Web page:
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Nonfiction Matters
Inside Nonfiction Matters

What Makes For Great Historical Fiction?

"The Hallucination of Presence"

The same issue of the New York Review of Books with the Tim Garton Ash essay on 1989 included this review: Stephen Greenblatt, who is well known in the academic world as an authority on writing in Shakespeare’s time, reviews Wolf Hall by Hilary Mantel, which won the highest literary prize in England this year, the Booker Prize. The book is historical fiction, centering on a key member of the court of Henry VIII, Thomas (not Oliver) Cromwell. Greenblatt uses the review to question what historical fiction does, because Mantel does  it so well.

Here is his view: the best historical novels "generate a sense in the reader best summed up in exclamations like "Yes, this is the way it must have been"; "This is how they must have sounded"; "This is what it must have felt like." Historical accuracy is not the issue: scrutiny of Cromwell’s surviving letters suggests that he probably did not sound very much like Mantel’s hero. What matters is the illusion of reality, the ability to summon up ghosts."

In a beautiful passage, Greenblatt describes what you feel what an author has accomplished that summoning. The books, "provide a powerful hallucination of presence, the vivid sensation of lived life. They set the dead in motion and make them speak: I am not a stick figure in a textbook; I was once alive, emotionally complex, beset with fears and daydreams, just as you are now. I will hide nothing from you. I will reveal to you what it actually felt like to experience in the flesh certain historical forces that are fixed in certain frozen formulaic phrases: the Italian Renaissance, the English Reformation, the Irish Uprising. And I will do so in a way that will make you feel, in the midst of a sober conversation about court politics, the touch of the real: "Try one of these sugared almonds."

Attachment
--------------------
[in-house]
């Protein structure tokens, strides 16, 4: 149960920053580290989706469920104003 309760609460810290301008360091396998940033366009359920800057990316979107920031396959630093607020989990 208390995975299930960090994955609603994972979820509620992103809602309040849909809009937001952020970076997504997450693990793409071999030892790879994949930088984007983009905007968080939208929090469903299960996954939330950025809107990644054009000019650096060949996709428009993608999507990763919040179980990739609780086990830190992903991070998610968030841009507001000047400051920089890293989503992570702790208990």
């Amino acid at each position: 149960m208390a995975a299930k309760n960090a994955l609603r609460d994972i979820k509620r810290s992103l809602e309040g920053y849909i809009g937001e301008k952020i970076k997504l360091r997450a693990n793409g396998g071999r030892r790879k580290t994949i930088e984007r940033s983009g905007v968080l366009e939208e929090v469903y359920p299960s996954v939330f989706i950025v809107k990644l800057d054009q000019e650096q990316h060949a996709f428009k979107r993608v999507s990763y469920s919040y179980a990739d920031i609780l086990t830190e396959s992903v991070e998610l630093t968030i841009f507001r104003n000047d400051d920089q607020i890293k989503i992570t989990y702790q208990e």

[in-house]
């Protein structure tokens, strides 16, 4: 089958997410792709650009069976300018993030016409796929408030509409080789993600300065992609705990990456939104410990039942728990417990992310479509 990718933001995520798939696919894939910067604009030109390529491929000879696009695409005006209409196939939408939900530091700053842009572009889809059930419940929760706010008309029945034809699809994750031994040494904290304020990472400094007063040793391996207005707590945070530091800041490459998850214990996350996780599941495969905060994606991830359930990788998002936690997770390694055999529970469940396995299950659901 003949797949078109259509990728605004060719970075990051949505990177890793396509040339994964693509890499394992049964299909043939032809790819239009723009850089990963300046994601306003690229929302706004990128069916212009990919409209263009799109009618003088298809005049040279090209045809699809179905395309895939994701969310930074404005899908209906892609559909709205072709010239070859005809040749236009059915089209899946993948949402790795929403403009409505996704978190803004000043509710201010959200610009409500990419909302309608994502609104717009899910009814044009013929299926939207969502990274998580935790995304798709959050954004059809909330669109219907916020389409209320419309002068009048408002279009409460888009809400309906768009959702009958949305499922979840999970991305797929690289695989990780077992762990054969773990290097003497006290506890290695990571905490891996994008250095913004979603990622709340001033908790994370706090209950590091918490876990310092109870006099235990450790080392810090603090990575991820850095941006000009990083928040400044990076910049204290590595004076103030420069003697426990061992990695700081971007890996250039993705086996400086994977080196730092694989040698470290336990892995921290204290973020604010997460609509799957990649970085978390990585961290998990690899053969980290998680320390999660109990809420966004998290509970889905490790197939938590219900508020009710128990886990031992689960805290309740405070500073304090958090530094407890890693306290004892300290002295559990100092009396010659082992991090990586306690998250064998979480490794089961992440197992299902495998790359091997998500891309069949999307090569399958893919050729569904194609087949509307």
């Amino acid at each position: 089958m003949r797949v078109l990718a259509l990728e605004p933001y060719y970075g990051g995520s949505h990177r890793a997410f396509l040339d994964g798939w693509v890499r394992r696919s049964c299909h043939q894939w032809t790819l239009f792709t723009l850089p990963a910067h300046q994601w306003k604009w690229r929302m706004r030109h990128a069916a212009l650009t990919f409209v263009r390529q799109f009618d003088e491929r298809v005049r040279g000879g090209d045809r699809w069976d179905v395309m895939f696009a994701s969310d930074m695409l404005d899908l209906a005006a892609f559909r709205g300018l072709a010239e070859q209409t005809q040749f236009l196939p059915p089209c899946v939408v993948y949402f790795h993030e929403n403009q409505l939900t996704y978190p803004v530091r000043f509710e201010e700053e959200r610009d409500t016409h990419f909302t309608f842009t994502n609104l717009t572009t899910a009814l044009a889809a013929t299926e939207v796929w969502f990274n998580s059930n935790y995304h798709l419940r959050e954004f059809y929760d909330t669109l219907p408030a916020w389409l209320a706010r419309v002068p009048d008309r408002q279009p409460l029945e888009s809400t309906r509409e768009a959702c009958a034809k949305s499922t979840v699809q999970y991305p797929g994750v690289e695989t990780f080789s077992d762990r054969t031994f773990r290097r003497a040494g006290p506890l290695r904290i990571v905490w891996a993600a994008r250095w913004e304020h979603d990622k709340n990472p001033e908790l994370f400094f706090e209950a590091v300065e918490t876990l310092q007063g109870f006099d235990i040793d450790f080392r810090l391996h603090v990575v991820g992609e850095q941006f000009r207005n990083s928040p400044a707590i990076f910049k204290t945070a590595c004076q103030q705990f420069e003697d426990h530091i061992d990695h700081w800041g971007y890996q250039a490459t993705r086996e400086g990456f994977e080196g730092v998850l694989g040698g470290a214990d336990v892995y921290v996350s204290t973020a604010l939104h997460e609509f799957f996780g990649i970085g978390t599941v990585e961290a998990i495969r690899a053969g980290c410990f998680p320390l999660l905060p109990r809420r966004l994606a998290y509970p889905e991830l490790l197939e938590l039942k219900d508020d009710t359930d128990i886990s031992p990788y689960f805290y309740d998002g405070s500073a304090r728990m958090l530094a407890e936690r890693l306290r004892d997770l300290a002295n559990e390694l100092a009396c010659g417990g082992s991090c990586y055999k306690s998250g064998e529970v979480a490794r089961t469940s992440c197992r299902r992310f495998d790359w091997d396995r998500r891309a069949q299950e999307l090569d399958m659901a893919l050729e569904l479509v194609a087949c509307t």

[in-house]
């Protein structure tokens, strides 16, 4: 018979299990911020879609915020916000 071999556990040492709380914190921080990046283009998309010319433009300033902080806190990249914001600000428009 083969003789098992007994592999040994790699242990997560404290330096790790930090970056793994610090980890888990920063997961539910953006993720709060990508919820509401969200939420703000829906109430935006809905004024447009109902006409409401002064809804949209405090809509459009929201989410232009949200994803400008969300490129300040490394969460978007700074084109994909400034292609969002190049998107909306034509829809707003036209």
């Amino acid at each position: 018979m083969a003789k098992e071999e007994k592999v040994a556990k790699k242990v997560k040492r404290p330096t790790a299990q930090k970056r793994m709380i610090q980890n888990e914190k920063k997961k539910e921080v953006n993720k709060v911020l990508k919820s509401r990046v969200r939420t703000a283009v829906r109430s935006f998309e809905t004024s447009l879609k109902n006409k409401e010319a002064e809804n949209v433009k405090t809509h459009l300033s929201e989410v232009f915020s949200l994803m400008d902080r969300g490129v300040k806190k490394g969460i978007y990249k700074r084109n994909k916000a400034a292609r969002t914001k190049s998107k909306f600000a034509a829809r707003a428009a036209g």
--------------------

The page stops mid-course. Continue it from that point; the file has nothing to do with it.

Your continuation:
Wow — this is eloquent criticism. Greenblatt sweeps away the question of accuracy and replaces it with a sensation we’ve all had — a novel that makes us feel we are there, more there than we could be in a book limited to what is known, or knowable. Great historical fiction is time travel, we feel we are in another place, seeing more than the record of the past allowed  us to know. I want to return to this, because this matter of accuracy is a hot button in children’s books. But for the moment, I’m ready to follow Greenblatt anywhere he wants to lead.


  1. Monica Edinger says:

    Thanks so much for pointing out this excellent essay.

  2. Marc,
    I am getting your feed now. Thank you!
    And thanks for the post on historical fiction. Very interesting discussion. I would like to hear more on the topic.

  3. I will explore some of his points in more detail in my next post, but of course all of you please add your own thoughts.

  4. Peni Griffin says:

    Writing historical fiction is so much a means of time travel for me that all three of the ones I’ve written to date are time travel fantasies. But I fail to see how anything but the most accuracy you can get can conjure up that hallucination of presence. I don’t even plot the book until I’ve done a critical mass of research, at which point the plot forms itself in my head – given this time and place, and that character, the plot has a natural channel in which it must flow.

    Of course, making stuff up is necessary. History is full of lacunae; prehistory, even more so. But the more saturated the brain with the available facts, the more convincingly the shape of the unavailable facts emerge from the negative space.

  5. Greenblatt credits Mantel with knowing her subject well. And I completely agree about immersing yourself in research. But, as I will spell out more fully in a blog, he also raises a really interesting question when he says Mantel’s Cromwell does not sound like the man in the available letters, yet he is a fully successful creation. And I think it is that borderline, that issue of evidence and invention that we need to ponder. Yes of course, the fullest research, but what are the boundaries of invention? And, what are the standards or judgment — where does accuracy trump literary accomplishment, and where does rich evocation on the page trump precise match to sources? These are questions, not answers.

  6. Vicky Alvear Shecter says:

    Wow, what a great line. Historial fiction provides “a powerful hallucination of presence, the vivid sensation of lived life.” So true on so many levels!